BEIJING (Reuters) - The Obama administration’s impending decision on arms sales to Taiwan is likely to strain the diplomatic truce between the United States and China, which faces rising domestic demands to wield its growing power against debt-saddled Washington.
Throughout this year, Washington and Beijing have sought to stabilize ties before both enter attention-sapping political seasons in 2012, when President Barack Obama faces re-election and China’s Communist Party leadership changes hands.
But Sino-American quarrelling is likely to resume for a while if, as seems likely, the U.S. government announces before October 1 that it will offer to sell more weapons to Taiwan, the self-ruled island that Beijing deems a breakaway province.
The Washington Times said the Obama administration could brief the Congress on a Taiwan arms package as early as Friday, but the White House declined comment.
The deal could sour the mood between the world’s two biggest economies at a jittery time for global markets, even if China confines its response to angry words and largely symbolic recriminations, said several experts.
“China will oppose in principle any decision to sell weapons to Taiwan, but how China expresses its opposition and how strongly will depend on the substance of the decision,” said Wu Xinbo, deputy director of the Center for American Studies at Fudan University in Shanghai.
On Friday, the Chinese Foreign Ministry repeated its opposition to U.S. arms sales to Taiwan. Washington should “avoid any unnecessary disturbance and damage to bilateral ties,” the ministry spokeswoman Jiang Yu told reporters.
“Our stance on this is very resolute,” she said.
Taiwan has been a perennial source of discord between the United States and China. But nowadays China also faces growing expectations at home that it will use its growing strength to press demands abroad, especially when the United States and other Western nations are beset by economic woes.
“I think that whether it’s the (Chinese) government or the public, there’s a deepening feeling that U.S. arms sales are increasingly unacceptable to China — that this problem should not keep dragging on,” Wu of Fudan University said in a telephone interview.
China calls the U.S. arms sales meddling in a domestic dispute. It has never renounced the use of force to bring the island under its control, especially if Taiwan formally seeks independence.
Washington says it wants Taiwan and China to settle their dispute peacefully and is obliged by U.S. law to help the island defend itself.
Chinese analysts expect a vehement reaction to the impending announcement because of the sense that China is growing more powerful.
“Many members of the Chinese public believe their country is quickly becoming strong, and the United States is in decline, so we should no longer be afraid of the United States, and not make as many concessions as the past,” Wang Jisi, a professor of international relations at Peking University, told a recent seminar in Beijing.
“I believe that clearly China will respond strongly, and the strength of the public and (media) opinion reaction may go beyond the government’s response,” said Wang.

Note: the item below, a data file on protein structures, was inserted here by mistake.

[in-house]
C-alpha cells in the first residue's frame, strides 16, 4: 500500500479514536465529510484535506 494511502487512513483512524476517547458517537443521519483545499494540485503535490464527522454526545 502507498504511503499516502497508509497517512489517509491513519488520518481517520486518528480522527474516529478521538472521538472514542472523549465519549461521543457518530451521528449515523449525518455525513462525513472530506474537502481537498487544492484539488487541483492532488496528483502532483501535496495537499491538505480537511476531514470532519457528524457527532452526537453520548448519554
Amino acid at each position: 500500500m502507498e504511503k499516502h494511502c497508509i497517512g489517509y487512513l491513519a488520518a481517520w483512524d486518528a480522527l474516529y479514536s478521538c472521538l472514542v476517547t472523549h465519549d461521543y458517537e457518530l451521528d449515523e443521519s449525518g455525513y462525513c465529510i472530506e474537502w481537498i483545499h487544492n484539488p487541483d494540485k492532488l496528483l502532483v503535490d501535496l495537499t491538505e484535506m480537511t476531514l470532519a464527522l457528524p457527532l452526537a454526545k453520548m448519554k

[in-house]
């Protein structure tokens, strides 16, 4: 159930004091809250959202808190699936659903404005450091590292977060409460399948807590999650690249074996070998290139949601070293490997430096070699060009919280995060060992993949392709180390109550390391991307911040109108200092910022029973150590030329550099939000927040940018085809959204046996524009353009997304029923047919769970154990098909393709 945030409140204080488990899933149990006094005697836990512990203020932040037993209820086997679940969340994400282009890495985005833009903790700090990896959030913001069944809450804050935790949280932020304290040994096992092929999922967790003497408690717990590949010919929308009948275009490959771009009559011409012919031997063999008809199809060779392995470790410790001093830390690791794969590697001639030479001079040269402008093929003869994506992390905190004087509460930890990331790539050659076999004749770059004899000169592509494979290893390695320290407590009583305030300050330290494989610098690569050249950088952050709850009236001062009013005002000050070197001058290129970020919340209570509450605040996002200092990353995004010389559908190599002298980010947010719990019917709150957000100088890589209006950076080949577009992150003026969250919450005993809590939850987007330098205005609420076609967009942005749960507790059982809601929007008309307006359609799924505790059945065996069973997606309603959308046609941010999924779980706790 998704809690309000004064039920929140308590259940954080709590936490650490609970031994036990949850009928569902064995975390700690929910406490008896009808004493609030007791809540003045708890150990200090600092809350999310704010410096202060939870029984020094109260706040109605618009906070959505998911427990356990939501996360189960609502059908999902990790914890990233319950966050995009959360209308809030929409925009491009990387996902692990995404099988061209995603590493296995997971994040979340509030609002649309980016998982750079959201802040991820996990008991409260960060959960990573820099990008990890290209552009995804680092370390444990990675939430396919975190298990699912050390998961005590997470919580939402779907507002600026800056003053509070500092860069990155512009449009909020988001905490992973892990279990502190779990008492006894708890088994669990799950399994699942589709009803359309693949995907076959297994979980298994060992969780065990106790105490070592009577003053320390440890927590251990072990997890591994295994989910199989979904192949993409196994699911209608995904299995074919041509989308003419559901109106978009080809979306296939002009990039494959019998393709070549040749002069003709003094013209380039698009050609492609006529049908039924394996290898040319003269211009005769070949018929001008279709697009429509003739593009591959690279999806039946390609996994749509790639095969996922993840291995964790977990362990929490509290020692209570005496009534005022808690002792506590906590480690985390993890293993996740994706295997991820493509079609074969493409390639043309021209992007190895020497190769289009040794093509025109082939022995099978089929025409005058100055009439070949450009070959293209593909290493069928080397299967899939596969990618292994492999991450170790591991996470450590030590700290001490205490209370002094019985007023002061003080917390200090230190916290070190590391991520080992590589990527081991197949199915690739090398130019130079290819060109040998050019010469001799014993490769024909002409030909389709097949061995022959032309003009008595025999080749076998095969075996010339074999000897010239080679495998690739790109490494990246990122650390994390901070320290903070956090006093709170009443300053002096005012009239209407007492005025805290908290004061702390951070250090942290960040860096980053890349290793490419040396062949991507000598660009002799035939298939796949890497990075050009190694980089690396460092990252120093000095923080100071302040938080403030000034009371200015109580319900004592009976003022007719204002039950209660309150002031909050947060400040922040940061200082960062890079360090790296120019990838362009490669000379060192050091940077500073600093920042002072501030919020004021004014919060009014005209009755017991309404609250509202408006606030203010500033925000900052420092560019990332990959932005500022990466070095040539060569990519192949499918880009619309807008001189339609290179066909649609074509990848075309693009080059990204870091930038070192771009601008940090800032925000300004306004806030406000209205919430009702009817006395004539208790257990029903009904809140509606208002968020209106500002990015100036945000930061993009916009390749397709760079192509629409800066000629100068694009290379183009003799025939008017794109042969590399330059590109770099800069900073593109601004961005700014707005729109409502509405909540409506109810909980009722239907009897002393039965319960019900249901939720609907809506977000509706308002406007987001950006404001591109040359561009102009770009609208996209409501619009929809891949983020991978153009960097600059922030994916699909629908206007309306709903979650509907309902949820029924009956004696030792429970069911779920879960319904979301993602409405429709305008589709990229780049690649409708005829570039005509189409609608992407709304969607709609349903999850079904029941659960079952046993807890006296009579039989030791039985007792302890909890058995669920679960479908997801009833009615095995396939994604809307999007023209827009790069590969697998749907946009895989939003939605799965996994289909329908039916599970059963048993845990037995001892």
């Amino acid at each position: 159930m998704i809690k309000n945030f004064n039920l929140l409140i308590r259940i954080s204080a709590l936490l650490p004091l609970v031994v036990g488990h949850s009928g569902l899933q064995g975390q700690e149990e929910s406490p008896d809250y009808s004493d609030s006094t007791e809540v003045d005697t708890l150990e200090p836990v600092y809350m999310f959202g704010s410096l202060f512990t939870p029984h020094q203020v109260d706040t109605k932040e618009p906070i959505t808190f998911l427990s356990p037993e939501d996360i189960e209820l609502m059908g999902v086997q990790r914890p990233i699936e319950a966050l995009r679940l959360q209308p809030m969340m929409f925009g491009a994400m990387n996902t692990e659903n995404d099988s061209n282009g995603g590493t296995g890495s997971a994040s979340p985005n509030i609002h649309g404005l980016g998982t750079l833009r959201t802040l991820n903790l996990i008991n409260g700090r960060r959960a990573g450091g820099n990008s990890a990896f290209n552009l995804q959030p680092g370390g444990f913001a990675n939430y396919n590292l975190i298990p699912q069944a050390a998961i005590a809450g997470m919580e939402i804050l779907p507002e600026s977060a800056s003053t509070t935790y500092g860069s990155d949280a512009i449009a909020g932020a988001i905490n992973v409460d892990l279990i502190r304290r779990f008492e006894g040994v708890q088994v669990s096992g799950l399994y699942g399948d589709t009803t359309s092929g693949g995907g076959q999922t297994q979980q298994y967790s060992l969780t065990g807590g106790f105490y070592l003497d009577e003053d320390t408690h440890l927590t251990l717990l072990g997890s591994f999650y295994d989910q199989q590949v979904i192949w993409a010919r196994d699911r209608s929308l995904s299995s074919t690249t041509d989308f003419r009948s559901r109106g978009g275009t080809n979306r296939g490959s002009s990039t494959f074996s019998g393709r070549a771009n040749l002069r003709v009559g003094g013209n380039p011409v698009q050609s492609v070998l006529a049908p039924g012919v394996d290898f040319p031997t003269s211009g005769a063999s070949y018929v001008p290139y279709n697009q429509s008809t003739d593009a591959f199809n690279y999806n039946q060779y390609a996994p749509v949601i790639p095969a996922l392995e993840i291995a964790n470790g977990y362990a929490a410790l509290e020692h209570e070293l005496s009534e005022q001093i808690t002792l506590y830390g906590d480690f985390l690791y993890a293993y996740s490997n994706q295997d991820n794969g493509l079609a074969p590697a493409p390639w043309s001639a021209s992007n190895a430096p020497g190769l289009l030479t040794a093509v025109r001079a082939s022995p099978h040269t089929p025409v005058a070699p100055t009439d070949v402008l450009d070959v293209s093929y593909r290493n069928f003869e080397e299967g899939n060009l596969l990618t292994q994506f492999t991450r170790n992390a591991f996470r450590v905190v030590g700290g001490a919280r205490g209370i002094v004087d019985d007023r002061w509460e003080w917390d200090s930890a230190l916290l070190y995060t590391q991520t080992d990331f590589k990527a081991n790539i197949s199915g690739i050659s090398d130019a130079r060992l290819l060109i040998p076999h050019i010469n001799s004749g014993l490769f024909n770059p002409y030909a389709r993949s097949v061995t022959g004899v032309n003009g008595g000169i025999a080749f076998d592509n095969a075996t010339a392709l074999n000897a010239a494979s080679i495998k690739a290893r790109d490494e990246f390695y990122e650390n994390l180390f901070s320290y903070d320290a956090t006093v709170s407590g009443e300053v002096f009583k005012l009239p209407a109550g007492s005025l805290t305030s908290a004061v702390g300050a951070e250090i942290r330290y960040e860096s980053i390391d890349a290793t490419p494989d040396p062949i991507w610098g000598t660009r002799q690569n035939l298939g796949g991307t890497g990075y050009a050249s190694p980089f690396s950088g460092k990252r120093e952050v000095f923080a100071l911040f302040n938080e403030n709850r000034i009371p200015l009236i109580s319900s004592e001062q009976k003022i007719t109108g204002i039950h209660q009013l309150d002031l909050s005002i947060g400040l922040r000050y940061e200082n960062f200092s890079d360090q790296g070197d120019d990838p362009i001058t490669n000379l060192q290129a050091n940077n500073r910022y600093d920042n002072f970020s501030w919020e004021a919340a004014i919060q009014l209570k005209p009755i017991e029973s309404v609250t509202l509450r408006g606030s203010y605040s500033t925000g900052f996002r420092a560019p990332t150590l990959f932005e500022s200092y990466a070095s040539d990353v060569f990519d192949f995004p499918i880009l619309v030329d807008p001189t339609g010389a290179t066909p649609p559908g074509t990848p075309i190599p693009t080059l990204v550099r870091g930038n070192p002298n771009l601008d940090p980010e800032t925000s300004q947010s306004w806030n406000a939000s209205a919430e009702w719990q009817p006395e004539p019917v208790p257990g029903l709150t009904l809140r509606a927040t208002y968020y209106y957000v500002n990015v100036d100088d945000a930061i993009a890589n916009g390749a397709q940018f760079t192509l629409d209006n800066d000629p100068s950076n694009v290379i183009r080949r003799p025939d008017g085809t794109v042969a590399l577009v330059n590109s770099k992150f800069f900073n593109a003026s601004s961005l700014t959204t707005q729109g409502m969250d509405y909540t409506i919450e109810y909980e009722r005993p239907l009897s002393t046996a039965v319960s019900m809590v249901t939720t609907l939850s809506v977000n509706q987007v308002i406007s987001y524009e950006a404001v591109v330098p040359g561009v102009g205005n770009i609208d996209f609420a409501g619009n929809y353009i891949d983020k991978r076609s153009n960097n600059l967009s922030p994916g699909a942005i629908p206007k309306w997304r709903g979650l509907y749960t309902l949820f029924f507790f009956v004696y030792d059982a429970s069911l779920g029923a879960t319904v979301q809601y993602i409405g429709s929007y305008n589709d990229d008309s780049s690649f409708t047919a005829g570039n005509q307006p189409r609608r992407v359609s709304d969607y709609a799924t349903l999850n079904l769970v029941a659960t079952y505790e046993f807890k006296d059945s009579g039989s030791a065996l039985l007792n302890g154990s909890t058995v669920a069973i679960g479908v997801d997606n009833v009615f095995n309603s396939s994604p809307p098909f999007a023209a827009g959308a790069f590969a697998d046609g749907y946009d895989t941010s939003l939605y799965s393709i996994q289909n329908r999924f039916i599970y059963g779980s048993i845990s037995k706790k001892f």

China has been loud about opposing any U.S. offer to sell Taiwan advanced F-16 fighter jets that would bolster its air defenses. It’s unclear whether Washington will offer them this time, but China could respond strongly even if F-16s are not put forward, said Wu, the Fudan University professor.
The Washington Times said Obama had decided against including the new jets in this round of weapons offered but would give the island a $4.2 billion arms package.
“The public isn’t concerned about what specifically you sell to Taiwan. It feels that selling the weapons in itself shows the United States lacks respect for China,” Wu said.
“It’s like a friend slapping another friend on the face. It doesn’t matter whether you slap two times or three times.”
Last year, U.S. arms sales to Taiwan were among the disputes that ignited tensions with China, where the condemnation of the Obama administration’s decision was accompanied by a chorus of public demands, including from military officers, that China should use its growing strength to punish Washington.
Since then, the government has sought to rein in People’s Liberation Army. But Chinese media and Internet have continued to urge a tough response on any new U.S. arms offers to Taiwan.
Backed by that public anger, the Chinese government could turn an angry face to the Obama administration. But most observers said they expect China to hold back from retaliatory steps that could spook markets or overshadow meetings between Obama and Chinese President Hu Jintao at summits this year.
“I think the leadership is intent on keeping the relationship steady despite the arms sales,” Linda Jakobson, the East Asia Program Director at the Lowy Institute for International Policy in Sydney, said of China.
“I think there has been a policy decision to keep the relationship stable, but when it comes to how to avoid a downturn despite the arms sale, I think there is a diversity of views of how to do this.”
Additional reporting by Sabrina Mao; Editing by Brian Rhoads and Nick Macfie